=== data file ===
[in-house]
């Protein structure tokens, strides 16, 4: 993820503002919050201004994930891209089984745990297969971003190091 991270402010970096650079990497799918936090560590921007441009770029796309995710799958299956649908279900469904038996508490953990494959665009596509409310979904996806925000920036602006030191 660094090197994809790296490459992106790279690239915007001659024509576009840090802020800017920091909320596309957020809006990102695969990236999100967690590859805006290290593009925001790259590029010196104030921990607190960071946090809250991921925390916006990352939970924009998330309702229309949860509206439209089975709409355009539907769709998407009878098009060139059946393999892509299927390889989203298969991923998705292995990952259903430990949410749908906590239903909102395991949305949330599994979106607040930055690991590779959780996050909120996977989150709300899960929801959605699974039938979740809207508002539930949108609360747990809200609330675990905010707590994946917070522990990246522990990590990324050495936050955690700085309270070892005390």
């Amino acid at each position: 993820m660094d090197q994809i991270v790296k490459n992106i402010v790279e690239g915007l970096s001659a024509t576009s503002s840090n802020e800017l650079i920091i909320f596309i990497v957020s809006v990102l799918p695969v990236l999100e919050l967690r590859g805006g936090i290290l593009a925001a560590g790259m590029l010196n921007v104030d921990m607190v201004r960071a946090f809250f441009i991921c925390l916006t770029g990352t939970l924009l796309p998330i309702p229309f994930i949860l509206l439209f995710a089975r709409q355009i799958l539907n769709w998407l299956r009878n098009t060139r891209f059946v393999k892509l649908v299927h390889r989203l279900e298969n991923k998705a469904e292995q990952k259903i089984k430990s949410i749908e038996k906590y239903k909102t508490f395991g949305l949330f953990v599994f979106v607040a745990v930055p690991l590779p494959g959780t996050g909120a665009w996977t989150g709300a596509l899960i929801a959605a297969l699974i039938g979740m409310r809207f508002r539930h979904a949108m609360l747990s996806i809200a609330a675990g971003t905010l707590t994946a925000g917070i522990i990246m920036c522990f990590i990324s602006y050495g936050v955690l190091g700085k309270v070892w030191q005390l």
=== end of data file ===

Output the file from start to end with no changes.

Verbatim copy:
[in-house]
């Protein structure tokens, strides 16, 4: 993820503002919050201004994930891209089984745990297969971003190091 991270402010970096650079990497799918936090560590921007441009770029796309995710799958299956649908279900469904038996508490953990494959665009596509409310979904996806925000920036602006030191 660094090197994809790296490459992106790279690239915007001659024509576009840090802020800017920091909320596309957020809006990102695969990236999100967690590859805006290290593009925001790259590029010196104030921990607190960071946090809250991921925390916006990352939970924009998330309702229309949860509206439209089975709409355009539907769709998407009878098009060139059946393999892509299927390889989203298969991923998705292995990952259903430990949410749908906590239903909102395991949305949330599994979106607040930055690991590779959780996050909120996977989150709300899960929801959605699974039938979740809207508002539930949108609360747990809200609330675990905010707590994946917070522990990246522990990590990324050495936050955690700085309270070892005390």
């Amino acid at each position: 993820m660094d090197q994809i991270v790296k490459n992106i402010v790279e690239g915007l970096s001659a024509t576009s503002s840090n802020e800017l650079i920091i909320f596309i990497v957020s809006v990102l799918p695969v990236l999100e919050l967690r590859g805006g936090i290290l593009a925001a560590g790259m590029l010196n921007v104030d921990m607190v201004r960071a946090f809250f441009i991921c925390l916006t770029g990352t939970l924009l796309p998330i309702p229309f994930i949860l509206l439209f995710a089975r709409q355009i799958l539907n769709w998407l299956r009878n098009t060139r891209f059946v393999k892509l649908v299927h390889r989203l279900e298969n991923k998705a469904e292995q990952k259903i089984k430990s949410i749908e038996k906590y239903k909102t508490f395991g949305l949330f953990v599994f979106v607040a745990v930055p690991l590779p494959g959780t996050g909120a665009w996977t989150g709300a596509l899960i929801a959605a297969l699974i039938g979740m409310r809207f508002r539930h979904a949108m609360l747990s996806i809200a609330a675990g971003t905010l707590t994946a925000g917070i522990i990246m920036c522990f990590i990324s602006y050495g936050v955690l190091g700085k309270v070892w030191q005390l």